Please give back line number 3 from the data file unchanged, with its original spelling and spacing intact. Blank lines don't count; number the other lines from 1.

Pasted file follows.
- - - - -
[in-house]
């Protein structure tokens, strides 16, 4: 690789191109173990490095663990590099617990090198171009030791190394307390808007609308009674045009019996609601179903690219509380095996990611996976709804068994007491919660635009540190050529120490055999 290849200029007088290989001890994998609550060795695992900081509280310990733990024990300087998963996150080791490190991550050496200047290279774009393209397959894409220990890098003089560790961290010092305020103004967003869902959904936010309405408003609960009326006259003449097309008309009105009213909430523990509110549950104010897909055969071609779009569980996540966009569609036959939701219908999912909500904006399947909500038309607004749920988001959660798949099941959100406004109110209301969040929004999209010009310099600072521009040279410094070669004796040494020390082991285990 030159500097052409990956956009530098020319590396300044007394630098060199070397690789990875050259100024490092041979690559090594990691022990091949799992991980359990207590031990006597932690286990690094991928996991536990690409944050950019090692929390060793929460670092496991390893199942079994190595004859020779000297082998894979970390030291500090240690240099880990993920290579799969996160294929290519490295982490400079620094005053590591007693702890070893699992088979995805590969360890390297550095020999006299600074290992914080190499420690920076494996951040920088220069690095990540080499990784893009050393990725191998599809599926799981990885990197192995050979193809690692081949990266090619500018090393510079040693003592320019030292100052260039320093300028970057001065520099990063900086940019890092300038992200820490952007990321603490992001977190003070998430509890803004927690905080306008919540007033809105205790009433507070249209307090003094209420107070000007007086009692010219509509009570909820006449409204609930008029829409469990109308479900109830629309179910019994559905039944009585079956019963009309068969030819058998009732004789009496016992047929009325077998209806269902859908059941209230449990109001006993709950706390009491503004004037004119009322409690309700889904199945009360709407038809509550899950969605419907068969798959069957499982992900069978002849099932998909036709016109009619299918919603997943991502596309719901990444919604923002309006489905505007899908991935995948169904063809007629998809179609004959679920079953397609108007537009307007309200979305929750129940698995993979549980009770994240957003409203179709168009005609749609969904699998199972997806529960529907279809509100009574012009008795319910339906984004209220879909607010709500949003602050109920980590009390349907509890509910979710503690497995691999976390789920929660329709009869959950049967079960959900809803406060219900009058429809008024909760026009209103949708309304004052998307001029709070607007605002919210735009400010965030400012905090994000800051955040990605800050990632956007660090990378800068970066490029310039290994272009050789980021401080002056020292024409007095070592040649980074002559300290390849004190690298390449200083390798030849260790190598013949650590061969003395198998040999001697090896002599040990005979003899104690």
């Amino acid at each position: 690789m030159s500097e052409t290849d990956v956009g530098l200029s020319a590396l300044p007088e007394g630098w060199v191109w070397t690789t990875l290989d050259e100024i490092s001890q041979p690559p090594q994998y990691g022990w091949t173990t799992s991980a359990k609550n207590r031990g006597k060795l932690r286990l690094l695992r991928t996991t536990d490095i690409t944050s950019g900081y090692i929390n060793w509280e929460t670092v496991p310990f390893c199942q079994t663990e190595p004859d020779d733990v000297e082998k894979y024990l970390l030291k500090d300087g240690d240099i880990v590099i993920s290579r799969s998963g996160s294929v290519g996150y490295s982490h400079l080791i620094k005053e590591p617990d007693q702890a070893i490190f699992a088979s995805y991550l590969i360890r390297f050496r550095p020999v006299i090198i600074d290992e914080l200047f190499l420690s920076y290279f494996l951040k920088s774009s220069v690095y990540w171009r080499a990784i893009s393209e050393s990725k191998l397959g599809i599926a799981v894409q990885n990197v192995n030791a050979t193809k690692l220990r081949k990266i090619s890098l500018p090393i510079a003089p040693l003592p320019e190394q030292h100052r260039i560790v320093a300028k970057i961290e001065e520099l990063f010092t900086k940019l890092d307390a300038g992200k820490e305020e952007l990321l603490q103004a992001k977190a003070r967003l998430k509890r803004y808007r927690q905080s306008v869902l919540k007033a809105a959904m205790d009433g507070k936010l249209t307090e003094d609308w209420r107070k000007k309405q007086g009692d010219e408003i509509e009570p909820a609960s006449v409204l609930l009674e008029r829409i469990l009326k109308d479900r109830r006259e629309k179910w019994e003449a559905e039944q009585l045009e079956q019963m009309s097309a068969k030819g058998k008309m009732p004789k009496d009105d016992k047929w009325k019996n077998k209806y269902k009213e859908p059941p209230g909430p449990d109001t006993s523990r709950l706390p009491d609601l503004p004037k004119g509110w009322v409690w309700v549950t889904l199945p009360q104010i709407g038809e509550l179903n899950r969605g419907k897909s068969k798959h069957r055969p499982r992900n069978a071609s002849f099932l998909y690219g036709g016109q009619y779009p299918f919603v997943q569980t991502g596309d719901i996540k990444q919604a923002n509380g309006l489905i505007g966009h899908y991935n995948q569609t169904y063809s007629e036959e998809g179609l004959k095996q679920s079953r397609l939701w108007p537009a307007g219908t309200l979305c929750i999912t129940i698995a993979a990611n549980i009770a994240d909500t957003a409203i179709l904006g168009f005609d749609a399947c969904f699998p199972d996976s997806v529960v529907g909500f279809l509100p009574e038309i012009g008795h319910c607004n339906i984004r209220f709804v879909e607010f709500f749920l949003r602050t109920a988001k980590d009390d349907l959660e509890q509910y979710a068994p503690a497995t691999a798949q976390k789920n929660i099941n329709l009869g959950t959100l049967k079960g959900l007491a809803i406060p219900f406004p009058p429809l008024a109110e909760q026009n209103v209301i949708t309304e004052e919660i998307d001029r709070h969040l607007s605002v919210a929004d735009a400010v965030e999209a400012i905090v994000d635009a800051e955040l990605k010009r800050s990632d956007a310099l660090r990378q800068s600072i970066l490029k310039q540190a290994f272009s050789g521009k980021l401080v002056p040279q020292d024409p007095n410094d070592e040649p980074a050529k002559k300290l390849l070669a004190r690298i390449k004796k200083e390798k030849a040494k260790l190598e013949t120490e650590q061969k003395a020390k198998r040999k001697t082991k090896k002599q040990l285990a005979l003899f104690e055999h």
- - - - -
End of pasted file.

């Amino acid at each position: 690789m030159s500097e052409t290849d990956v956009g530098l200029s020319a590396l300044p007088e007394g630098w060199v191109w070397t690789t990875l290989d050259e100024i490092s001890q041979p690559p090594q994998y990691g022990w091949t173990t799992s991980a359990k609550n207590r031990g006597k060795l932690r286990l690094l695992r991928t996991t536990d490095i690409t944050s950019g900081y090692i929390n060793w509280e929460t670092v496991p310990f390893c199942q079994t663990e190595p004859d020779d733990v000297e082998k894979y024990l970390l030291k500090d300087g240690d240099i880990v590099i993920s290579r799969s998963g996160s294929v290519g996150y490295s982490h400079l080791i620094k005053e590591p617990d007693q702890a070893i490190f699992a088979s995805y991550l590969i360890r390297f050496r550095p020999v006299i090198i600074d290992e914080l200047f190499l420690s920076y290279f494996l951040k920088s774009s220069v690095y990540w171009r080499a990784i893009s393209e050393s990725k191998l397959g599809i599926a799981v894409q990885n990197v192995n030791a050979t193809k690692l220990r081949k990266i090619s890098l500018p090393i510079a003089p040693l003592p320019e190394q030292h100052r260039i560790v320093a300028k970057i961290e001065e520099l990063f010092t900086k940019l890092d307390a300038g992200k820490e305020e952007l990321l603490q103004a992001k977190a003070r967003l998430k509890r803004y808007r927690q905080s306008v869902l919540k007033a809105a959904m205790d009433g507070k936010l249209t307090e003094d609308w209420r107070k000007k309405q007086g009692d010219e408003i509509e009570p909820a609960s006449v409204l609930l009674e008029r829409i469990l009326k109308d479900r109830r006259e629309k179910w019994e003449a559905e039944q009585l045009e079956q019963m009309s097309a068969k030819g058998k008309m009732p004789k009496d009105d016992k047929w009325k019996n077998k209806y269902k009213e859908p059941p209230g909430p449990d109001t006993s523990r709950l706390p009491d609601l503004p004037k004119g509110w009322v409690w309700v549950t889904l199945p009360q104010i709407g038809e509550l179903n899950r969605g419907k897909s068969k798959h069957r055969p499982r992900n069978a071609s002849f099932l998909y690219g036709g016109q009619y779009p299918f919603v997943q569980t991502g596309d719901i996540k990444q919604a923002n509380g309006l489905i505007g966009h899908y991935n995948q569609t169904y063809s007629e036959e998809g179609l004959k095996q679920s079953r397609l939701w108007p537009a307007g219908t309200l979305c929750i999912t129940i698995a993979a990611n549980i009770a994240d909500t957003a409203i179709l904006g168009f005609d749609a399947c969904f699998p199972d996976s997806v529960v529907g909500f279809l509100p009574e038309i012009g008795h319910c607004n339906i984004r209220f709804v879909e607010f709500f749920l949003r602050t109920a988001k980590d009390d349907l959660e509890q509910y979710a068994p503690a497995t691999a798949q976390k789920n929660i099941n329709l009869g959950t959100l049967k079960g959900l007491a809803i406060p219900f406004p009058p429809l008024a109110e909760q026009n209103v209301i949708t309304e004052e919660i998307d001029r709070h969040l607007s605002v919210a929004d735009a400010v965030e999209a400012i905090v994000d635009a800051e955040l990605k010009r800050s990632d956007a310099l660090r990378q800068s600072i970066l490029k310039q540190a290994f272009s050789g521009k980021l401080v002056p040279q020292d024409p007095n410094d070592e040649p980074a050529k002559k300290l390849l070669a004190r690298i390449k004796k200083e390798k030849a040494k260790l190598e013949t120490e650590q061969k003395a020390k198998r040999k001697t082991k090896k002599q040990l285990a005979l003899f104690e055999h």